Nearly a half million Oracle and Microsoft SQL database servers could be vulnerable to attack because they are not protected by a firewall and the majority do not have the most recent patches, security researcher David Litchfield told reporters this week.
The estimate is based on a survey of 1,160,000 Internet addresses that extrapolated the results to the Internet at large, according to the ZDNet Zero Day blog. The survey found that 157 Microsoft SQL servers and 53 Oracle servers were not protected by firewalls and used estimates of the Internet's size to calculate that some 368,000 Microsoft SQL servers and 124,000 Oracle servers are open to remote attack, according to an article in PC World.
At least 82 percent of the Microsoft SQL servers were running an older version of the operating system, while 13 percent of the Oracle servers were versions no longer supported by the software maker, the study found.
"I think it's terrible," Litchfield told PCWorld. "We all run around like headless chickens following these data breach headlines (but) organizations out there really don't care."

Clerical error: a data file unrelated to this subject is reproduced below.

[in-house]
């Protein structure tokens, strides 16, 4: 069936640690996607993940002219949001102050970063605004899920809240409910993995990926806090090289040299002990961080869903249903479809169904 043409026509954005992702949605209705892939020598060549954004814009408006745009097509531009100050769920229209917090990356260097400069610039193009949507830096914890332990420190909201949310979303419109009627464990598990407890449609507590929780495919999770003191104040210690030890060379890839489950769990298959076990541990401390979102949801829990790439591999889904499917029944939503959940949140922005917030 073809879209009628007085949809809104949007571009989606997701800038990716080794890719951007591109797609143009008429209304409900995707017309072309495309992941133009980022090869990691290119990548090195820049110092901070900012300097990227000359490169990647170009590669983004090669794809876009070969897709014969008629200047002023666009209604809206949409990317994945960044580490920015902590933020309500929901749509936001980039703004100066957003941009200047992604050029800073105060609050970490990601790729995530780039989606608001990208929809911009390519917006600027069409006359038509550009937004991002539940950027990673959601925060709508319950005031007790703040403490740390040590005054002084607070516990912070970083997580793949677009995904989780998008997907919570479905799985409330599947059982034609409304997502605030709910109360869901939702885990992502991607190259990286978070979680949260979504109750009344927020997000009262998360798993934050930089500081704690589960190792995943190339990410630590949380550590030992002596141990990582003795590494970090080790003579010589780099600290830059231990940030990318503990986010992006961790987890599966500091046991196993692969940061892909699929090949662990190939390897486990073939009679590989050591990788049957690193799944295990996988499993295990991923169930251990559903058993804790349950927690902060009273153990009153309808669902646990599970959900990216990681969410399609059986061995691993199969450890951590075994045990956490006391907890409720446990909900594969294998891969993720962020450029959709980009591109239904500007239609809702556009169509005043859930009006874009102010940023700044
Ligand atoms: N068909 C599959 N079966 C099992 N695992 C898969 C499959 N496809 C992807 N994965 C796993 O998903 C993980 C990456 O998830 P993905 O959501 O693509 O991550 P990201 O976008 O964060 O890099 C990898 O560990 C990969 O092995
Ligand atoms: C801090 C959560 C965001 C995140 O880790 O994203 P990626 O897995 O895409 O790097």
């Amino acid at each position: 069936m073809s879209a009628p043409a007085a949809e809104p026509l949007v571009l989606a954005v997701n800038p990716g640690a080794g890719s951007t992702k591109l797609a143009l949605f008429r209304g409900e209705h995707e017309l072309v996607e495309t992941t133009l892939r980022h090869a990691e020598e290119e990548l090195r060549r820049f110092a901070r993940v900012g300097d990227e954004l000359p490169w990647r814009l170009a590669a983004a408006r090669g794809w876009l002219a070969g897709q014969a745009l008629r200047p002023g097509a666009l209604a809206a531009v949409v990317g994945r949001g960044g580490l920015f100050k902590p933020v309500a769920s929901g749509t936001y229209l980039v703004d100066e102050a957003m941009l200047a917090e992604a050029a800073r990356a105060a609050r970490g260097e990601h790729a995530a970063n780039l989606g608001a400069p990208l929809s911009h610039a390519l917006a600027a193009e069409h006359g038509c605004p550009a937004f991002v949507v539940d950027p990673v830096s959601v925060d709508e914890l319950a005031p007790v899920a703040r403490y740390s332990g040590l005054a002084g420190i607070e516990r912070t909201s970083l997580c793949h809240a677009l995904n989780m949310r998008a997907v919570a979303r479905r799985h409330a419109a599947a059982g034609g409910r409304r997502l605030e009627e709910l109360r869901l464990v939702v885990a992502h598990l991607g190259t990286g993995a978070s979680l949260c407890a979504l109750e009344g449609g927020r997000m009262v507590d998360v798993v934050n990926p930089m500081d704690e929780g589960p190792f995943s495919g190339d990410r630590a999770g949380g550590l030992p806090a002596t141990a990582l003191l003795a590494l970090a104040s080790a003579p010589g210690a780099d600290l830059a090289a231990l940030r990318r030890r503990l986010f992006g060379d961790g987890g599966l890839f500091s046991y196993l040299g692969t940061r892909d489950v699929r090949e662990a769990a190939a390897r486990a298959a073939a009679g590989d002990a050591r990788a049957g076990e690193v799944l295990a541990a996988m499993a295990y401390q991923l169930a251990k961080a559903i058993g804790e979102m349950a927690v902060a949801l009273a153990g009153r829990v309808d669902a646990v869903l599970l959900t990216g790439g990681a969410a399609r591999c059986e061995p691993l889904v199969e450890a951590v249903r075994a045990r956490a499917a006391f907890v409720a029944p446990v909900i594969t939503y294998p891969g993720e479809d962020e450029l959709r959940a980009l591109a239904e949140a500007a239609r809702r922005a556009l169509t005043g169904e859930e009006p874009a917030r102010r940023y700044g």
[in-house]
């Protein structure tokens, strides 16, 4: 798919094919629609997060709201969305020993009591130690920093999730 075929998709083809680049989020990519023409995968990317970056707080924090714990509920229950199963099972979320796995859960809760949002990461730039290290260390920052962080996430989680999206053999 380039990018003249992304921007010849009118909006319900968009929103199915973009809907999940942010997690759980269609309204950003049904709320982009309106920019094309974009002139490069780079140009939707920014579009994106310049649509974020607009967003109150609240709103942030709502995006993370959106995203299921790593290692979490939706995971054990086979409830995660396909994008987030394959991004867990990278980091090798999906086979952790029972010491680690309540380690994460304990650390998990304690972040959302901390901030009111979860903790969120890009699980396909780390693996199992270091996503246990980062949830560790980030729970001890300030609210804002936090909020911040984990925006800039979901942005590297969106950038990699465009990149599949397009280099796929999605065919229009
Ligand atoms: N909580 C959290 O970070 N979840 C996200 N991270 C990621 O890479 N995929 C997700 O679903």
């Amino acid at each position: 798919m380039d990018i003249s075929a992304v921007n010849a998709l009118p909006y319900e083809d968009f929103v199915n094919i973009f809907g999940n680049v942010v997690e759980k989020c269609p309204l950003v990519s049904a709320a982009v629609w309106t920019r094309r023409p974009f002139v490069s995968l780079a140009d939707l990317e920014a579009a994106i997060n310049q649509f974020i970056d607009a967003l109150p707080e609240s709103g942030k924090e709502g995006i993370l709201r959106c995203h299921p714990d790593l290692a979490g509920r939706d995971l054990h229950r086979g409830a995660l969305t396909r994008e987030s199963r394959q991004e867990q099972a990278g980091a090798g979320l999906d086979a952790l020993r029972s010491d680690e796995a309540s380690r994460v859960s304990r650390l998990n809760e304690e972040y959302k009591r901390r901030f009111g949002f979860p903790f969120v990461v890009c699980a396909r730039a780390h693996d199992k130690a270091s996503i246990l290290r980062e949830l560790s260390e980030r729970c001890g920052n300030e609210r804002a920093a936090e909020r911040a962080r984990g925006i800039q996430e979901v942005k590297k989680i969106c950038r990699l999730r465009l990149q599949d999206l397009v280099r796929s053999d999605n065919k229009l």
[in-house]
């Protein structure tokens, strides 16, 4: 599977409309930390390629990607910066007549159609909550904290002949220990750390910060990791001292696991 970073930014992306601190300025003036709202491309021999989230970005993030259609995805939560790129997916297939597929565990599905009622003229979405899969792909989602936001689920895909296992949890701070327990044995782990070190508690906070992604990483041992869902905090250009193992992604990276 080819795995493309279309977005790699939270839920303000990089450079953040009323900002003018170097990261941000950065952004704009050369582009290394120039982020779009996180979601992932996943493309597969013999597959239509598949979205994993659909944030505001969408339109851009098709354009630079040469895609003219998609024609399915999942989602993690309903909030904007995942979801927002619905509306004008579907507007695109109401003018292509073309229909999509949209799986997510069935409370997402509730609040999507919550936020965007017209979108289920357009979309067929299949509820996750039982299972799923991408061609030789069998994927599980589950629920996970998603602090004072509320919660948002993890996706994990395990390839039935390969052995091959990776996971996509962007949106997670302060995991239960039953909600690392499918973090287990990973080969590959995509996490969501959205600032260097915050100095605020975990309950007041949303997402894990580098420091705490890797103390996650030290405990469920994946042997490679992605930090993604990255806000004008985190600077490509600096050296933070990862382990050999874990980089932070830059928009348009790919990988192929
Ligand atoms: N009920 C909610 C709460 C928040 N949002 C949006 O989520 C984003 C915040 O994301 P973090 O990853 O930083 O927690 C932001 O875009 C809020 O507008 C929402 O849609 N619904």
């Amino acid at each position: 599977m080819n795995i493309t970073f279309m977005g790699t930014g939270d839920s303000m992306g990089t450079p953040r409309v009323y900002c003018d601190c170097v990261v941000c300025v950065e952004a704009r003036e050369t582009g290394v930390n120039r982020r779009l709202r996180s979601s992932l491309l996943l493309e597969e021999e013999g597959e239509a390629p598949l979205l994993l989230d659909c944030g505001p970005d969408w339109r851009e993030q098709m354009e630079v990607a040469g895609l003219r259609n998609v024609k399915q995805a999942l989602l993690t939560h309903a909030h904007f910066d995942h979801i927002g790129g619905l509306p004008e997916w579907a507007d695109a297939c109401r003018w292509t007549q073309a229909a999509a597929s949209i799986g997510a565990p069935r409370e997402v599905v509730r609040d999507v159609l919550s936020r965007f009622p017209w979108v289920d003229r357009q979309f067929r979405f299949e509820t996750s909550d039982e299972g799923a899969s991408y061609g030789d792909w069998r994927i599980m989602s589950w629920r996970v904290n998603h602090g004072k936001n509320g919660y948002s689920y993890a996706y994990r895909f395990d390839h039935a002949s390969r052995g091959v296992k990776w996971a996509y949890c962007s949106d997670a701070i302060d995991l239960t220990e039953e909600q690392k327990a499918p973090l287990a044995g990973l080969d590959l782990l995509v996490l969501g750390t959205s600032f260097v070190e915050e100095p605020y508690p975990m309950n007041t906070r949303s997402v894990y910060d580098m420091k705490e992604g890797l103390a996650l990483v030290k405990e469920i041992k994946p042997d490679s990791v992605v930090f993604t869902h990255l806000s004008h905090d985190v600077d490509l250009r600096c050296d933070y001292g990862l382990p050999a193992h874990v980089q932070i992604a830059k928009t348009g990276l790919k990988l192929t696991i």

Both Microsoft and Oracle databases have been targeted in the past by flaw finders, including Litchfield. In 2003, the Slammer worm, which attacked Microsoft SQL Server software, compromised hundreds of thousands of systems, including computers at the Davis-Besse nuclear plant in Ohio. Litchfield and other researchers have criticized Oracle for its perceived slow pace of patching. In 2006, plans for a month dedicated to disclosing Oracle bugs was scuttled.
In 2005, Litchfield published a survey that found approximately 140,000 unprotected Oracle servers and 210,000 unprotected Microsoft servers. Litchfield plans to release the latest study on his Web site on Monday.
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Posted by: Robert Lemos